The latest UK market-share data from Kantar Worldpanel, for the 12 weeks to 26 March, has found that Morrisons is the only one of the Big Four retailers to post an increase, rising 0.3% year on year, to stand on 10.4% share.
Tesco still retains market leadership, on 27.6% share (down 0.4%), followed by Sainsbury’s, on 16.1% (down 0.7%). Asda’s problems continue, according to the data, with the retailer seeing a 1.8% decline, to stand on 15.7% share.
“Slowing growth rates because of the late Easter meant that Morrisons was the only one of the Big Four to grow sales over the period, up 0.3% during the past 12 weeks,” said Fraser McKevitt, head of retail and consumer insight at Kantar Worldpanel.
“However, strong performances in produce and chilled convenience weren’t enough to stop Morrisons’ market share slipping by 0.1 percentage points, to 10.4%.”
While Tesco’s sales were down, McKevitt noted that the group’s own Farm Brands range was performing strongly.
“Sales at Tesco were down 0.4% overall, although growth in its own-label Farm Brands remains impressive one year after launch – 64% of Tesco shoppers made a purchase from the line during the past 12 weeks. Despite success in this area, Tesco’s market share fell by 0.5 percentage points, to 27.6%. At Asda, sales fell by 1.8%, while Sainsbury’s declined by 0.7%.”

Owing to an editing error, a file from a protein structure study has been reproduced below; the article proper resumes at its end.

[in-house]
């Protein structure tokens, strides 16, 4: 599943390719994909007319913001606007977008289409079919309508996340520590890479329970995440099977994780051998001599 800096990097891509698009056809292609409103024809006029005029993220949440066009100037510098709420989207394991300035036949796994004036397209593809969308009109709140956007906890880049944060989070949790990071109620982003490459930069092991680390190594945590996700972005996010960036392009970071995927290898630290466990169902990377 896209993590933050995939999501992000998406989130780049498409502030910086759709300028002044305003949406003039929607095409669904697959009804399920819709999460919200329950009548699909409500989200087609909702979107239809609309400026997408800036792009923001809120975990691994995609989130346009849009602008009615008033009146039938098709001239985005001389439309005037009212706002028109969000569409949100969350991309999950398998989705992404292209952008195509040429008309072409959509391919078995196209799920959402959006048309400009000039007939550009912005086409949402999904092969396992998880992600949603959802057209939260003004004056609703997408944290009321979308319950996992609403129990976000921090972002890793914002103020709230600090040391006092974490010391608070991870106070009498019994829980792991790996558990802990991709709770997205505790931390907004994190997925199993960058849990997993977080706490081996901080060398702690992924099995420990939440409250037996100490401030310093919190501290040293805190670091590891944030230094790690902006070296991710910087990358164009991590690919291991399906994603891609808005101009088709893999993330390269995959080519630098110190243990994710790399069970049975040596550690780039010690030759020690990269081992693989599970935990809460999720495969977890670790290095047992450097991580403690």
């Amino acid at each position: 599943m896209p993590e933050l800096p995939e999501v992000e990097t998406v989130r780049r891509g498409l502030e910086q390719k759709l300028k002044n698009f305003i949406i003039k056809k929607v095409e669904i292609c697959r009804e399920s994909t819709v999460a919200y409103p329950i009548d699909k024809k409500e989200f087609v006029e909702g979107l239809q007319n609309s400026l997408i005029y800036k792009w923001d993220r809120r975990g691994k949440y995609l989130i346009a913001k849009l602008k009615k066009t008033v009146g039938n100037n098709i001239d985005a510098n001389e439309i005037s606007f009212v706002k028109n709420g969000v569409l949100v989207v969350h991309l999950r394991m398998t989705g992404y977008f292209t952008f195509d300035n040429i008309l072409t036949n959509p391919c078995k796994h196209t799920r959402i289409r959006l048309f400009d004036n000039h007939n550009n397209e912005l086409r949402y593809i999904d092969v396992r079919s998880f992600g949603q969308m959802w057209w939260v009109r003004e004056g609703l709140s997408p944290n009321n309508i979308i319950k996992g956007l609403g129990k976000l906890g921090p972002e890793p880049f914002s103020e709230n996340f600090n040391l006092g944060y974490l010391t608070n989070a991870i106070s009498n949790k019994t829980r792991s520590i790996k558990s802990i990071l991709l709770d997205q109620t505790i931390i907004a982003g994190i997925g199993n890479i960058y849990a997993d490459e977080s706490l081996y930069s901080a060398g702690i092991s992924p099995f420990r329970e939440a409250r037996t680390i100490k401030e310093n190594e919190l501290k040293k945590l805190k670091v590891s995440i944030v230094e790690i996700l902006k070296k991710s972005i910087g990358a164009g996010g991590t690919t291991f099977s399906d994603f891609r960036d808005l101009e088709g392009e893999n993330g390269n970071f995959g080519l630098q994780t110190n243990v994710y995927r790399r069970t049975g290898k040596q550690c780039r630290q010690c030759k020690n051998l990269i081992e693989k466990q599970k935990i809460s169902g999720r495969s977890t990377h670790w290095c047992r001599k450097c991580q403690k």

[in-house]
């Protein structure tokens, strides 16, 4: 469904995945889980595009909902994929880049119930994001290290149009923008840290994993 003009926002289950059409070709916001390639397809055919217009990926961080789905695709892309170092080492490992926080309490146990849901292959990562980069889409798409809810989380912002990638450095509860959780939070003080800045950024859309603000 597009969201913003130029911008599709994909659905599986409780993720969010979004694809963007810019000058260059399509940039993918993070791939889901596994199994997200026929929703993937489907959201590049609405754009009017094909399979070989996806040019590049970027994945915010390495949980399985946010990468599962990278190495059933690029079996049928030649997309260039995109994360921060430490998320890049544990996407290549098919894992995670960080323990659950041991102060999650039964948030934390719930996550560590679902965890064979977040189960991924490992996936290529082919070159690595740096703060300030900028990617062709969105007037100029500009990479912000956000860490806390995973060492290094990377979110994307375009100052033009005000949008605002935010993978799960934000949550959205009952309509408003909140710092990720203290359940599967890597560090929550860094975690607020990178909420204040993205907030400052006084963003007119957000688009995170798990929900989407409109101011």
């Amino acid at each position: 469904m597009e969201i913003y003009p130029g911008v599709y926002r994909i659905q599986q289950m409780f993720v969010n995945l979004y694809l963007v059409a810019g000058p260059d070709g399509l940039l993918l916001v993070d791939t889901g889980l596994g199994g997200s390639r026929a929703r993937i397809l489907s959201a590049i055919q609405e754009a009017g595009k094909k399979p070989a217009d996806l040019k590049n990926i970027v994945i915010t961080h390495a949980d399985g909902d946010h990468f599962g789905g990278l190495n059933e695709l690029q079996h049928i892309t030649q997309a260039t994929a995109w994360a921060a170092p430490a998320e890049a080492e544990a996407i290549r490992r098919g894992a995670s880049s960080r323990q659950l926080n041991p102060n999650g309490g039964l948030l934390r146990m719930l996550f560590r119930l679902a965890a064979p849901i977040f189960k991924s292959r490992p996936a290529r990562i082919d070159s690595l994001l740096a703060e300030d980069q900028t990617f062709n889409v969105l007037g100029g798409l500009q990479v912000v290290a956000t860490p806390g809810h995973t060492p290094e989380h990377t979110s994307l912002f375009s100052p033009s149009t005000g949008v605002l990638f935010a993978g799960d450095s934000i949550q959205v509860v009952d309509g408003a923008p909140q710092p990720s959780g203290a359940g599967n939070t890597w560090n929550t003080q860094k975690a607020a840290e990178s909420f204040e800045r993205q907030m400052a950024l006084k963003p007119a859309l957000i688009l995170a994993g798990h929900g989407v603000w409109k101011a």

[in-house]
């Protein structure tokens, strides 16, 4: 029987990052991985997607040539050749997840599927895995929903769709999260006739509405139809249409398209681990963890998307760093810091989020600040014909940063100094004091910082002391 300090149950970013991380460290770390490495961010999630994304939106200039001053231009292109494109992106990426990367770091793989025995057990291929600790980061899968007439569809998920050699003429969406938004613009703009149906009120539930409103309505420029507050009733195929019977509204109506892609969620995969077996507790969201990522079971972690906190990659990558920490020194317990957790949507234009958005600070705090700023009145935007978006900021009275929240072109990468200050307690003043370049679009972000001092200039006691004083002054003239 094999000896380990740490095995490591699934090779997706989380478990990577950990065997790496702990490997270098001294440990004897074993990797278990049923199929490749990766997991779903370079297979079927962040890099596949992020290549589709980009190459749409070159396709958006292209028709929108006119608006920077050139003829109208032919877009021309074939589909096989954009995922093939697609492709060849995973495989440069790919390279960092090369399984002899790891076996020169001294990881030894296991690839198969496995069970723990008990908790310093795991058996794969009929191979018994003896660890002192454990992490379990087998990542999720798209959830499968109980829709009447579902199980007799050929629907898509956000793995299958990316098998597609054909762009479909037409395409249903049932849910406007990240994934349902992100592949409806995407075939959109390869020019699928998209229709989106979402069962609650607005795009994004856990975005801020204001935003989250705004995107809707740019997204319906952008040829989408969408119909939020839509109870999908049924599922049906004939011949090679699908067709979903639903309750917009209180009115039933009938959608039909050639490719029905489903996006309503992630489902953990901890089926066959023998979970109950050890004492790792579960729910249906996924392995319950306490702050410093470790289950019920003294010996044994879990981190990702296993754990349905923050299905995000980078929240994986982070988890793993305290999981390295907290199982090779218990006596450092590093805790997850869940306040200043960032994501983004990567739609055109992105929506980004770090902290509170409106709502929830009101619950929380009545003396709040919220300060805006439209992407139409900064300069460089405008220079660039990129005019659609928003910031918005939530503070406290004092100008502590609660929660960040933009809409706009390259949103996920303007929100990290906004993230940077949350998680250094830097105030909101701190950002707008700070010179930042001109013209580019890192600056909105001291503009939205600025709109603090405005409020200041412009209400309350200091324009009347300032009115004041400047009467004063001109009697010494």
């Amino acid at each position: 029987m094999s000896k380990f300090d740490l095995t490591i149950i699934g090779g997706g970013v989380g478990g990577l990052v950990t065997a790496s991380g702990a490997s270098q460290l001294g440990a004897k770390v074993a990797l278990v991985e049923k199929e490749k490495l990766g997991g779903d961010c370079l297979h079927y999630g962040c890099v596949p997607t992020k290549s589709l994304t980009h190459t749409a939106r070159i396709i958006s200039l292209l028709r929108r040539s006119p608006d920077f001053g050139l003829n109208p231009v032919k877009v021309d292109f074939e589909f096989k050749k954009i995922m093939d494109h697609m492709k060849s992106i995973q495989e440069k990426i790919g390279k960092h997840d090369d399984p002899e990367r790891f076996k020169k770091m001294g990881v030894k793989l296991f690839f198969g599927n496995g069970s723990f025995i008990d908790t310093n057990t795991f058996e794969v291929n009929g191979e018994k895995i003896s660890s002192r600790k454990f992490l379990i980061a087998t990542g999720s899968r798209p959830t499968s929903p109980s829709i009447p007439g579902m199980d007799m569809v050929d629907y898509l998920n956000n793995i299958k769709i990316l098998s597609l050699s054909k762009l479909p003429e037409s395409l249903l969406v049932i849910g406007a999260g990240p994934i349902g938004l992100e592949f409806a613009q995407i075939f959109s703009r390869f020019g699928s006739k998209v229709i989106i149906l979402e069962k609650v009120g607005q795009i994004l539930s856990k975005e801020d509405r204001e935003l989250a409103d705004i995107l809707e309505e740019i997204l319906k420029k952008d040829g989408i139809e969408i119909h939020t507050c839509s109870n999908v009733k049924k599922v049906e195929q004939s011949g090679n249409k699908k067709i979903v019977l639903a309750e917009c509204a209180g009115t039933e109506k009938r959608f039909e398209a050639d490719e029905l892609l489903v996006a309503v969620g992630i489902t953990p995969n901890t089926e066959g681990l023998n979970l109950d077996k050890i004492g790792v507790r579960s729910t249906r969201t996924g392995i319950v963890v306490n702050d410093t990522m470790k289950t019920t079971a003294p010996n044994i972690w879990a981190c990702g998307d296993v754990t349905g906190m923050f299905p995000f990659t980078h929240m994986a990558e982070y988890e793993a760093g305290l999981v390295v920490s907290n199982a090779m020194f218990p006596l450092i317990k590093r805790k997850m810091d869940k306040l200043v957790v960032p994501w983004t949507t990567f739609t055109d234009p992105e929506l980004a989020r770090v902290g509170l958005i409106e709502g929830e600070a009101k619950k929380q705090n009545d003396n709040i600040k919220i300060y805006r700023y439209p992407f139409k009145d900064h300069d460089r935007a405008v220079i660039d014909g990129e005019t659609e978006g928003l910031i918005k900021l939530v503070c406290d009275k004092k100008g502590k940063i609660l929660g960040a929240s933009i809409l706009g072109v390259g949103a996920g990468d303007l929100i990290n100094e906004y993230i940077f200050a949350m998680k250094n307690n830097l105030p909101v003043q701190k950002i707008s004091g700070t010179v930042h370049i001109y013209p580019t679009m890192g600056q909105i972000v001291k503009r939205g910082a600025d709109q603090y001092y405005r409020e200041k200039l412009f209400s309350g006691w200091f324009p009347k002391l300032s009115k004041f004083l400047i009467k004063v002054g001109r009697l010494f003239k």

Elsewhere, Aldi has consolidated its position in fifth place, on 6.8% share, after a 14.3% rise year on year. The Co-operative, which was ahead of Aldi in the market-share rankings at this stage last year, is on 6.1% (a 0.8% increase).
Kantar Worldpanel noted that grocery-price inflation stood at 2.3% for the period, and that prices have been rising in the grocery space since the 12 weeks to 1 January, following 30 consecutive periods of price deflation in the sector.
“Inflation shows no signs of abating,” said McKevitt. “The price of everyday goods is up by 2.3%, compared to this time last year, and rising prices cost the average household an additional £21.31 during the past 12 weeks.
“We expect inflation to continue to accelerate, and, as a result, we’re likely to see consumers looking for cheaper alternatives. A reduction in promotional activity means the proportion of spending on promotions now stands at just 32.9% – 5.5 percentage points lower than last year. As a result, offers are becoming a less significant option for shoppers looking to save money.
© 2017 European Supermarket Magazine – your source for the latest retail news. Article by Stephen Wynne-Jones. Click subscribe to sign up to ESM: The European Supermarket Magazine.